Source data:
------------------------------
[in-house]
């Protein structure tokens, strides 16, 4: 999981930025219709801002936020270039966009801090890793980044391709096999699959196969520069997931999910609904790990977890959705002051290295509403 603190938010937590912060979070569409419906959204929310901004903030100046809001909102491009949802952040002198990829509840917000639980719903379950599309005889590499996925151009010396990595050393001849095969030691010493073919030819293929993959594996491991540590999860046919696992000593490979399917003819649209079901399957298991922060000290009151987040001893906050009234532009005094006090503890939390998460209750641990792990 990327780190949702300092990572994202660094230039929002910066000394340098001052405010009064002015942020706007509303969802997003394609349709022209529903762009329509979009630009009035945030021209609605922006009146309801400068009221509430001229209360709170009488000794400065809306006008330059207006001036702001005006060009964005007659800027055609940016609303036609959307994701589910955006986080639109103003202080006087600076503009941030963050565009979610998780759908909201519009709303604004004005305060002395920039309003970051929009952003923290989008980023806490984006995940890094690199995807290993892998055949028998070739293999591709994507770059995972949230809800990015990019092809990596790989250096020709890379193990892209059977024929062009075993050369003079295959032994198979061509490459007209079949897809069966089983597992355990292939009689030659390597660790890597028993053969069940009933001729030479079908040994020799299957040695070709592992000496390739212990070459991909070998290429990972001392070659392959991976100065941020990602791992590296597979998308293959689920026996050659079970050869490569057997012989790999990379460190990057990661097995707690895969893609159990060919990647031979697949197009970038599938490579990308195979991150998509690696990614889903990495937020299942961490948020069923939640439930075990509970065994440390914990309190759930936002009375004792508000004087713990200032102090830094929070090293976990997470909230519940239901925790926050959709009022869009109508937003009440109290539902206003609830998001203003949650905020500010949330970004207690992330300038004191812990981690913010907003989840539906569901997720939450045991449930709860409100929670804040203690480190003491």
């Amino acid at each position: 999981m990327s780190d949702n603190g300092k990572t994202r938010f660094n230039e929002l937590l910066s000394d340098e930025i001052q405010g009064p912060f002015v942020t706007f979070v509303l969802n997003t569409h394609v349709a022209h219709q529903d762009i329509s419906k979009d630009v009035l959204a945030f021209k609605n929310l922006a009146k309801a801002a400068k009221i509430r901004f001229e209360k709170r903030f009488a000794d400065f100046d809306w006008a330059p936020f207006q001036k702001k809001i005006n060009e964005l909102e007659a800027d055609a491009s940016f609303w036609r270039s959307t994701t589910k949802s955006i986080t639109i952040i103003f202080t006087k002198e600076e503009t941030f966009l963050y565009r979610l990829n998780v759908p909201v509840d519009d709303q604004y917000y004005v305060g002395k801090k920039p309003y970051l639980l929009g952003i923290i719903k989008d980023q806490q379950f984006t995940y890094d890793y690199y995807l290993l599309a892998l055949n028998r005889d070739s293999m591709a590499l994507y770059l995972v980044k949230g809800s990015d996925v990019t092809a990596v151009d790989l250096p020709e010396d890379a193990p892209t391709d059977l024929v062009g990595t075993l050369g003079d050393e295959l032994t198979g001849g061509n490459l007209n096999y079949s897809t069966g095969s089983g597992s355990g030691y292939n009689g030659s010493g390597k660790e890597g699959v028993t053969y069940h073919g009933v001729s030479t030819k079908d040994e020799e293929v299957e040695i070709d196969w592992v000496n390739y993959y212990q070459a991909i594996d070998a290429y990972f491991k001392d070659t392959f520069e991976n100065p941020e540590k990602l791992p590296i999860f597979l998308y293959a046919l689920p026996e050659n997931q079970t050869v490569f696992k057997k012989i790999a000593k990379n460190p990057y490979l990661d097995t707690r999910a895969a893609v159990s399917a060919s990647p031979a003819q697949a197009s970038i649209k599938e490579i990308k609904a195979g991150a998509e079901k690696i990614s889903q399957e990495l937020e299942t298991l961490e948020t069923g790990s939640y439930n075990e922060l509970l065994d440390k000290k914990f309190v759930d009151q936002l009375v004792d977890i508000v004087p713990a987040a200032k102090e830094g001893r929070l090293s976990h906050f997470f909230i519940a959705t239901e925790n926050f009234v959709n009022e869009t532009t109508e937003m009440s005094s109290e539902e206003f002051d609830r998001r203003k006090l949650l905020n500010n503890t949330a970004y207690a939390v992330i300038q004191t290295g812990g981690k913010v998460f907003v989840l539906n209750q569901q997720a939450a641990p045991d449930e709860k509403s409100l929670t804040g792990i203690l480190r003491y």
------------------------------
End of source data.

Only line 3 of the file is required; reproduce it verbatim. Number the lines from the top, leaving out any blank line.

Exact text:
């Amino acid at each position: 999981m990327s780190d949702n603190g300092k990572t994202r938010f660094n230039e929002l937590l910066s000394d340098e930025i001052q405010g009064p912060f002015v942020t706007f979070v509303l969802n997003t569409h394609v349709a022209h219709q529903d762009i329509s419906k979009d630009v009035l959204a945030f021209k609605n929310l922006a009146k309801a801002a400068k009221i509430r901004f001229e209360k709170r903030f009488a000794d400065f100046d809306w006008a330059p936020f207006q001036k702001k809001i005006n060009e964005l909102e007659a800027d055609a491009s940016f609303w036609r270039s959307t994701t589910k949802s955006i986080t639109i952040i103003f202080t006087k002198e600076e503009t941030f966009l963050y565009r979610l990829n998780v759908p909201v509840d519009d709303q604004y917000y004005v305060g002395k801090k920039p309003y970051l639980l929009g952003i923290i719903k989008d980023q806490q379950f984006t995940y890094d890793y690199y995807l290993l599309a892998l055949n028998r005889d070739s293999m591709a590499l994507y770059l995972v980044k949230g809800s990015d996925v990019t092809a990596v151009d790989l250096p020709e010396d890379a193990p892209t391709d059977l024929v062009g990595t075993l050369g003079d050393e295959l032994t198979g001849g061509n490459l007209n096999y079949s897809t069966g095969s089983g597992s355990g030691y292939n009689g030659s010493g390597k660790e890597g699959v028993t053969y069940h073919g009933v001729s030479t030819k079908d040994e020799e293929v299957e040695i070709d196969w592992v000496n390739y993959y212990q070459a991909i594996d070998a290429y990972f491991k001392d070659t392959f520069e991976n100065p941020e540590k990602l791992p590296i999860f597979l998308y293959a046919l689920p026996e050659n997931q079970t050869v490569f696992k057997k012989i790999a000593k990379n460190p990057y490979l990661d097995t707690r999910a895969a893609v159990s399917a060919s990647p031979a003819q697949a197009s970038i649209k599938e490579i990308k609904a195979g991150a998509e079901k690696i990614s889903q399957e990495l937020e299942t298991l961490e948020t069923g790990s939640y439930n075990e922060l509970l065994d440390k000290k914990f309190v759930d009151q936002l009375v004792d977890i508000v004087p713990a987040a200032k102090e830094g001893r929070l090293s976990h906050f997470f909230i519940a959705t239901e925790n926050f009234v959709n009022e869009t532009t109508e937003m009440s005094s109290e539902e206003f002051d609830r998001r203003k006090l949650l905020n500010n503890t949330a970004y207690a939390v992330i300038q004191t290295g812990g981690k913010v998460f907003v989840l539906n209750q569901q997720a939450a641990p045991d449930e709860k509403s409100l929670t804040g792990i203690l480190r003491y």